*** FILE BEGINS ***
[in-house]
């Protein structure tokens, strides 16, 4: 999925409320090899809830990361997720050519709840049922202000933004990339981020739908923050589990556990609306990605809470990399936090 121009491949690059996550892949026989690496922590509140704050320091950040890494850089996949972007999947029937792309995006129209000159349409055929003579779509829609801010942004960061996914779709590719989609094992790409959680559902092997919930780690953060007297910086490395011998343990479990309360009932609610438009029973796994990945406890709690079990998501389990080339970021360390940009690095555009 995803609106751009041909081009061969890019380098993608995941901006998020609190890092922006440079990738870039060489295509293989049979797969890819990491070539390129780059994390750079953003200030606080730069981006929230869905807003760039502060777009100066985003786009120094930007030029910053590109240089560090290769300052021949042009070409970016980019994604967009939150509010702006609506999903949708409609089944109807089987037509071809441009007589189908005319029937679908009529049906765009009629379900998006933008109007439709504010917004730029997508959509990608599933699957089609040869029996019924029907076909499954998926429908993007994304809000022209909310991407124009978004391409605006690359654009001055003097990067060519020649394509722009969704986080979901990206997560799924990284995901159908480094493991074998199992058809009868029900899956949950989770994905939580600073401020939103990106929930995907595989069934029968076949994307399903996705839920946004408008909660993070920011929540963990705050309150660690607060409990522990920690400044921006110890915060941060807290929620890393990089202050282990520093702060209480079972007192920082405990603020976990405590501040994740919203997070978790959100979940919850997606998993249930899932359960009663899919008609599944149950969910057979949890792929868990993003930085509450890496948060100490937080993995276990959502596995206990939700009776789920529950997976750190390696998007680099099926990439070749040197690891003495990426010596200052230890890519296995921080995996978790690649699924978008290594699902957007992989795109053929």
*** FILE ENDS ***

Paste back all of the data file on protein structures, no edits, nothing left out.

[in-house]
């Protein structure tokens, strides 16, 4: 999925409320090899809830990361997720050519709840049922202000933004990339981020739908923050589990556990609306990605809470990399936090 121009491949690059996550892949026989690496922590509140704050320091950040890494850089996949972007999947029937792309995006129209000159349409055929003579779509829609801010942004960061996914779709590719989609094992790409959680559902092997919930780690953060007297910086490395011998343990479990309360009932609610438009029973796994990945406890709690079990998501389990080339970021360390940009690095555009 995803609106751009041909081009061969890019380098993608995941901006998020609190890092922006440079990738870039060489295509293989049979797969890819990491070539390129780059994390750079953003200030606080730069981006929230869905807003760039502060777009100066985003786009120094930007030029910053590109240089560090290769300052021949042009070409970016980019994604967009939150509010702006609506999903949708409609089944109807089987037509071809441009007589189908005319029937679908009529049906765009009629379900998006933008109007439709504010917004730029997508959509990608599933699957089609040869029996019924029907076909499954998926429908993007994304809000022209909310991407124009978004391409605006690359654009001055003097990067060519020649394509722009969704986080979901990206997560799924990284995901159908480094493991074998199992058809009868029900899956949950989770994905939580600073401020939103990106929930995907595989069934029968076949994307399903996705839920946004408008909660993070920011929540963990705050309150660690607060409990522990920690400044921006110890915060941060807290929620890393990089202050282990520093702060209480079972007192920082405990603020976990405590501040994740919203997070978790959100979940919850997606998993249930899932359960009663899919008609599944149950969910057979949890792929868990993003930085509450890496948060100490937080993995276990959502596995206990939700009776789920529950997976750190390696998007680099099926990439070749040197690891003495990426010596200052230890890519296995921080995996978790690649699924978008290594699902957007992989795109053929």